It was my father that helped him organize it. But when they now decided to support Abiola, trouble came between them, because Fela did not see any reason why he should support Abiola, because they booth knew Abiola and how he was part of the problem. It was a big internal conflict between them. Fela was never part of any of those street protests. If you remember, that was why they kicked Fela out of Ghana back then. He told the students to shut the government down. Close the universities, don’t let the government think that they owe you a favour by shutting you down and then telling you when to come back. Ghanaians listened and shut their university and the entire country shut down. They now tricked everybody that the only way forward was to plan a coup which they did and everybody went back to work and it was business as usual before Rawlings came and killed everybody. When Fela came back they deported him. They said ‘you are a trouble maker. You left Nigeria to come and cause trouble here.’ But you see, the Ghanaians listened to him but it was the same thing he was telling Nigerians and they never listened. When they labeled The Shrine on Pepple Street ‘armed robber zone’ and made raids upon raids, how many people came out to protest for him? How many came and fought for his release? Then somebody comes out on social media today to utter drivel. Do you know how many times I was arrested and beaten? Don’t you think that because of my experience, before I make any move I must be sure of what I am doing especially after making that mistake with Occupy Nigeria? Then somebody just goes on social media that he is using The Shrine for a protest? Shouldn’t I react?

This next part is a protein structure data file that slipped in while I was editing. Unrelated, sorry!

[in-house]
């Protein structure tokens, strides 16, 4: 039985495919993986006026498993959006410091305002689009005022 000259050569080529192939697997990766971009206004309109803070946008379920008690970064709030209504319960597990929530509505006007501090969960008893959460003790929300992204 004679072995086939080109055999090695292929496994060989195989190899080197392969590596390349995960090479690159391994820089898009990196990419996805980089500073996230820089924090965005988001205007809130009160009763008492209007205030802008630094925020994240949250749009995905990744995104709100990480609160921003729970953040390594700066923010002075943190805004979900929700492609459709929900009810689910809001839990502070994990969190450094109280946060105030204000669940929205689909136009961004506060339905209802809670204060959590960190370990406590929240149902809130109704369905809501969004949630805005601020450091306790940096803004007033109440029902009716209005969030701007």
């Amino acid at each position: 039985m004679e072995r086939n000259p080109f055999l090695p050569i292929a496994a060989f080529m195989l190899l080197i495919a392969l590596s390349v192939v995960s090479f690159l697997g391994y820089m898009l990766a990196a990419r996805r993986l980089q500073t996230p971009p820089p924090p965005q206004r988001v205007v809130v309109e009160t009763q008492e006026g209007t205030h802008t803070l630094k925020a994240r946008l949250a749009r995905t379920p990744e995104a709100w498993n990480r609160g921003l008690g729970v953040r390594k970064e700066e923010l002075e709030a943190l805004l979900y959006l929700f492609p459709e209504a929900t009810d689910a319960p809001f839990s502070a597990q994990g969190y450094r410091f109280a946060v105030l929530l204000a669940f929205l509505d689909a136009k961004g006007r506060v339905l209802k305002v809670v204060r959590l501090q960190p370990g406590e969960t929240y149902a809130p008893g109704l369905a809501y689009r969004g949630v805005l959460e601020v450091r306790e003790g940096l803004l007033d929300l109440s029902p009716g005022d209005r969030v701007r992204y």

What I saw was a plan to close The Shrine. Somebody in government or somewhere is planning a protest and the objective is that at the end of the day, they close The Shrine. If it was genuine, they went to meet Tuface but they didn’t come to meet me that owns the place. Doesn’t Tuface have his own place? Can’t they use his place? I became very suspicious so I had to quickly clarify and they were still abusing me, so I now took time out for one week to answer them. And if they had come to meet me, I would have asked questions like ‘who are you? Where did you get money to print placards, posters and T-shirts? Who is behind this?’ If you are that hungry you cannot think of placards and T-shirts so, who is sponsoring you? If it is a true and kind-hearted Nigerian, he should come up with a name that I am sponsoring this because I am tired of the state of Nigeria, because if I had that kind of money, I will come out and say I am the one doing it. And when I want to lead my own protest, I will lead one like my father. I will tell everybody to sit at home. I will not be deceived again.
Any plans to marry again?
I have never believed in marriage. And I still don’t believe in it but I am happy I experienced it. I believe if I probably hadn’t married my wife we would still be together, and because of my upbringing, my wife and I are very close. I have a very open mind; I don’t let the marriage break-up get to me. And see what we took away from the marriage. We have a very handsome son who is doing us proud and if we did not meet we probably wouldn’t have had him. This overrides all the bad times we ever had. And we did have some good time. And I know why it did not work. When we got married we were young and then success just came from nowhere, and while I was becoming so successful, the same thing that happened to my father started happening to me.
Everybody was misunderstanding where I was coming from and piling pressure on me. Even Fela did not have that kind of success I experienced back then with Bang Bang Bang!, at that time in Nigeria. My dad never had a hit like Bang Bang Bang! Internationally, every radio station was playing it. I am out of this country for eight months in a year. At every major festival I was headlining, it was Bang, Bang, Bang! It was incredible!